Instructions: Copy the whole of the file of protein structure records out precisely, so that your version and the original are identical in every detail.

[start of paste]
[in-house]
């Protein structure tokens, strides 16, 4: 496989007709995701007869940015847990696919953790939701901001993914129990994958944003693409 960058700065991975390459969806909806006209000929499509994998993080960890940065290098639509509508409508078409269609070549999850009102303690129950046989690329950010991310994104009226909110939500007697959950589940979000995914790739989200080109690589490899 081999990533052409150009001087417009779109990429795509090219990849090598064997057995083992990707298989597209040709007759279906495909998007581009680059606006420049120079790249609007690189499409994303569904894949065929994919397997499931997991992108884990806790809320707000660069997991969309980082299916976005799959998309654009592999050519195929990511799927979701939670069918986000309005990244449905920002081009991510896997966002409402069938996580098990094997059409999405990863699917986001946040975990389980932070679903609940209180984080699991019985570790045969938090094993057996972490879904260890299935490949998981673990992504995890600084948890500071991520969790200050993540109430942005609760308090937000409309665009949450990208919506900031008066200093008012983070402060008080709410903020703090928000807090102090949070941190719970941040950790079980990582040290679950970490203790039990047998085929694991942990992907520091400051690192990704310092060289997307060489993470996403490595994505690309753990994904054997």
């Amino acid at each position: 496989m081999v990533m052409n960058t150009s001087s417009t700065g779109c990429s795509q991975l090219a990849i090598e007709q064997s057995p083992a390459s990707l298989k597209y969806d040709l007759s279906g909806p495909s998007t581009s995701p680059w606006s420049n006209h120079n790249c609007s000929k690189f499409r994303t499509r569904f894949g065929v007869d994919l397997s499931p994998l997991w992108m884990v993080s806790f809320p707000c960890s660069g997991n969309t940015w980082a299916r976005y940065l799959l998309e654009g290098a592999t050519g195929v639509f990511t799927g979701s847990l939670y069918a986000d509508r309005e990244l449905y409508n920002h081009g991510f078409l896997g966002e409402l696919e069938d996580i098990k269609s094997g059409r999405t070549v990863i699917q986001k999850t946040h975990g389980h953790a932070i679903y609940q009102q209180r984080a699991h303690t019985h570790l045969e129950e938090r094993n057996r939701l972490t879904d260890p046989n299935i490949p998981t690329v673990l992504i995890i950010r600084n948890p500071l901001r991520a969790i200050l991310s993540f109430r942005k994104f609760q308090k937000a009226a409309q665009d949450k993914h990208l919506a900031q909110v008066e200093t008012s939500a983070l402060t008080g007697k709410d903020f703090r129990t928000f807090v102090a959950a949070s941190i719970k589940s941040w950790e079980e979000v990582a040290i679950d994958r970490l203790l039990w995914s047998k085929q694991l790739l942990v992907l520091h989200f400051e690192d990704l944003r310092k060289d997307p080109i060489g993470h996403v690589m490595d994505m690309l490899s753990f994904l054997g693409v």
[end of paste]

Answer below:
[in-house]
């Protein structure tokens, strides 16, 4: 496989007709995701007869940015847990696919953790939701901001993914129990994958944003693409 960058700065991975390459969806909806006209000929499509994998993080960890940065290098639509509508409508078409269609070549999850009102303690129950046989690329950010991310994104009226909110939500007697959950589940979000995914790739989200080109690589490899 081999990533052409150009001087417009779109990429795509090219990849090598064997057995083992990707298989597209040709007759279906495909998007581009680059606006420049120079790249609007690189499409994303569904894949065929994919397997499931997991992108884990806790809320707000660069997991969309980082299916976005799959998309654009592999050519195929990511799927979701939670069918986000309005990244449905920002081009991510896997966002409402069938996580098990094997059409999405990863699917986001946040975990389980932070679903609940209180984080699991019985570790045969938090094993057996972490879904260890299935490949998981673990992504995890600084948890500071991520969790200050993540109430942005609760308090937000409309665009949450990208919506900031008066200093008012983070402060008080709410903020703090928000807090102090949070941190719970941040950790079980990582040290679950970490203790039990047998085929694991942990992907520091400051690192990704310092060289997307060489993470996403490595994505690309753990994904054997």
């Amino acid at each position: 496989m081999v990533m052409n960058t150009s001087s417009t700065g779109c990429s795509q991975l090219a990849i090598e007709q064997s057995p083992a390459s990707l298989k597209y969806d040709l007759s279906g909806p495909s998007t581009s995701p680059w606006s420049n006209h120079n790249c609007s000929k690189f499409r994303t499509r569904f894949g065929v007869d994919l397997s499931p994998l997991w992108m884990v993080s806790f809320p707000c960890s660069g997991n969309t940015w980082a299916r976005y940065l799959l998309e654009g290098a592999t050519g195929v639509f990511t799927g979701s847990l939670y069918a986000d509508r309005e990244l449905y409508n920002h081009g991510f078409l896997g966002e409402l696919e069938d996580i098990k269609s094997g059409r999405t070549v990863i699917q986001k999850t946040h975990g389980h953790a932070i679903y609940q009102q209180r984080a699991h303690t019985h570790l045969e129950e938090r094993n057996r939701l972490t879904d260890p046989n299935i490949p998981t690329v673990l992504i995890i950010r600084n948890p500071l901001r991520a969790i200050l991310s993540f109430r942005k994104f609760q308090k937000a009226a409309q665009d949450k993914h990208l919506a900031q909110v008066e200093t008012s939500a983070l402060t008080g007697k709410d903020f703090r129990t928000f807090v102090a959950a949070s941190i719970k589940s941040w950790e079980e979000v990582a040290i679950d994958r970490l203790l039990w995914s047998k085929q694991l790739l942990v992907l520091h989200f400051e690192d990704l944003r310092k060289d997307p080109i060489g993470h996403v690589m490595d994505m690309l490899s753990f994904l054997g693409v």